Beginning in the fall, a new learning platform will replace the college’s current service for online and web-enhanced classes.
Although Canvas will permanently take over for Angel in September, a few of classes already are using Canvas this quarter. This switch may be less than welcomed by students though.
It’s the intent of the Canvas platform to provide instructors with a maneuverable location for the conveying of information. While spurred on as more simplistic and maneuverable than Angel, the shift from one platform to the other may prove to be a flaw.
Upon the alteration from student online services to MyPierce earlier this year, web coordinator Andrew Glass spoke of how difficult any change is, no matter when it happens. While the shift to the MyPierce location has been viewed as a success by administrators, the same shift can be viewed as unnecessary and tedious to students.
With significant shifts in any system, there will be a time for acclamation, which may not be wildly favorable during the limited time provided by the quarter system.
As advertised, the Canvas platform is intuitive and provides an easy-to-use format. This is a format that provides no direction of manipulation or operation.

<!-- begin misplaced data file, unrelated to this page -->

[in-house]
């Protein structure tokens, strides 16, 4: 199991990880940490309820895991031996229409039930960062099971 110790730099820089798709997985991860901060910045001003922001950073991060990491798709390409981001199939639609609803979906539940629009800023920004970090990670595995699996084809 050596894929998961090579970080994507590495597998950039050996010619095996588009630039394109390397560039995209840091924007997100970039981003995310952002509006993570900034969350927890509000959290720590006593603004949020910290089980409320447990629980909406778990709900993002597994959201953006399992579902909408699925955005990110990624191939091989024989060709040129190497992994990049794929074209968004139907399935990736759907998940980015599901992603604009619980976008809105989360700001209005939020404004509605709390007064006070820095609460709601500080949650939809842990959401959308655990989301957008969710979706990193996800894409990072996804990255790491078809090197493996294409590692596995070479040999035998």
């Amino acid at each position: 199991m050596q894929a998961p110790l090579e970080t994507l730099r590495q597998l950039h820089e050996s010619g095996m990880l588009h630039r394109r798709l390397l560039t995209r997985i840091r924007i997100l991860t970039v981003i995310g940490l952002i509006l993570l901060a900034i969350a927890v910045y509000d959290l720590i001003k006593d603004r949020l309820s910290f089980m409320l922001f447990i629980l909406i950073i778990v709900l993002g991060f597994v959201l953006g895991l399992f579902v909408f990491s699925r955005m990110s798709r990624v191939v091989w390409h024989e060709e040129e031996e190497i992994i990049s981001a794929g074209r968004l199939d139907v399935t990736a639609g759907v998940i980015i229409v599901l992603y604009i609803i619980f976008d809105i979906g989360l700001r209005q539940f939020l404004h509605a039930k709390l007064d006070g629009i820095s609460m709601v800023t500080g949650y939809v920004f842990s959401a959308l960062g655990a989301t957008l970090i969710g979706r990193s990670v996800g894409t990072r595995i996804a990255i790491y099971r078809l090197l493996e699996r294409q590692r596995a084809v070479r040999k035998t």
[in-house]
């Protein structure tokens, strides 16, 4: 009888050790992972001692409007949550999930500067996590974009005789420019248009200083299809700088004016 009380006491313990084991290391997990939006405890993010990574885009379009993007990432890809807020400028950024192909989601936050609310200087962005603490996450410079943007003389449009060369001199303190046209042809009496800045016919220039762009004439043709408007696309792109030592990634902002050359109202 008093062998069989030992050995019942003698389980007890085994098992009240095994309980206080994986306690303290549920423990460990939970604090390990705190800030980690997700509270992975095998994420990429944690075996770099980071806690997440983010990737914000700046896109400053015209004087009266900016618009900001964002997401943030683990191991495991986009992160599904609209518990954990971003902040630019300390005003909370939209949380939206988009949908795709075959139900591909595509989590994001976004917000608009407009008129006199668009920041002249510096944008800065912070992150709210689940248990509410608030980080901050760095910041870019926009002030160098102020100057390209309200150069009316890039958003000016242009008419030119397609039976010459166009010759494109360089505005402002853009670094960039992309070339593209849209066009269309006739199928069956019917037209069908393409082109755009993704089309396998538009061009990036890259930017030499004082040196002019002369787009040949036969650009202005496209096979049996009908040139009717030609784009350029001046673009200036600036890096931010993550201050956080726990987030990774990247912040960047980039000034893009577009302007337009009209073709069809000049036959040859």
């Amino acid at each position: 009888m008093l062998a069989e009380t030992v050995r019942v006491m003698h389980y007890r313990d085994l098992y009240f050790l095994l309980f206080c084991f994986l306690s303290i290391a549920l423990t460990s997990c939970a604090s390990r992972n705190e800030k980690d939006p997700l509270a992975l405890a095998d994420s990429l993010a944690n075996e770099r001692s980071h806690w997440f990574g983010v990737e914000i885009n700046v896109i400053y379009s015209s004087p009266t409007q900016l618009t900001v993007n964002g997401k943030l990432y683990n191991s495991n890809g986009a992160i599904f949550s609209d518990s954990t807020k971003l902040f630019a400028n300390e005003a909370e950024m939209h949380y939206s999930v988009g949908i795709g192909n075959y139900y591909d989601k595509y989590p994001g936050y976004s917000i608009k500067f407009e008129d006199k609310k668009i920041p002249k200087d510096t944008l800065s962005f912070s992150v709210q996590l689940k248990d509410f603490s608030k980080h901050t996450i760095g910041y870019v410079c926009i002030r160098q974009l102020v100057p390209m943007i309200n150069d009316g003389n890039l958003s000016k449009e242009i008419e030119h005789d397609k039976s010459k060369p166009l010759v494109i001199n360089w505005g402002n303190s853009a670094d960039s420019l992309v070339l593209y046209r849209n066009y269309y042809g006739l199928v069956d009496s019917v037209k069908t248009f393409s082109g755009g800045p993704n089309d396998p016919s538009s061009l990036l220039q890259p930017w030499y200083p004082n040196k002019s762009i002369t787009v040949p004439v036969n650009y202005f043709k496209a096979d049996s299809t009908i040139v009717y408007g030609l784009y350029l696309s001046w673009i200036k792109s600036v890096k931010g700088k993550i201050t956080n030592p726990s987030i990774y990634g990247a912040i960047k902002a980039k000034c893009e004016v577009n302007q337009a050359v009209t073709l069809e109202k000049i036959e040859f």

An issue similar to this accompanied the Angel platform. After multiple quarters of dependence, students find the Angel website familiar and easily operable.
Easily said. Neither platform provides a clean and simple design, as Canvas is advertised as. However, despite the placement of all class material located on one page, Canvas provides a supposedly easier grade recording system.
The platform allows students to integrate their accounts with social media sites like those of Facebook and Twitter Unfortunately, the privacy is limited, being that all students can easily track fellow classmates discussion posts and activity on such social media sites.
Like Angel, Canvas provides students the ability to keep track of class progress, ensure assignment completion and participate in discussions.
The grade book, like Angel, provides a simple location for the viewing of singular and overall grades.
However, practically all of these features are expressed in the Angel platform and no learning acclamation would be necessary for a program that has been stabilized at the college.
There are multiple issues with the program, including a laxity in loading and there is a lack of information on how to utilize the platform.
However, with the coming school year there will be a shift to the Canvas platform with or without student concent providing no abrupt reversals of decision but only total dependence on the platform.
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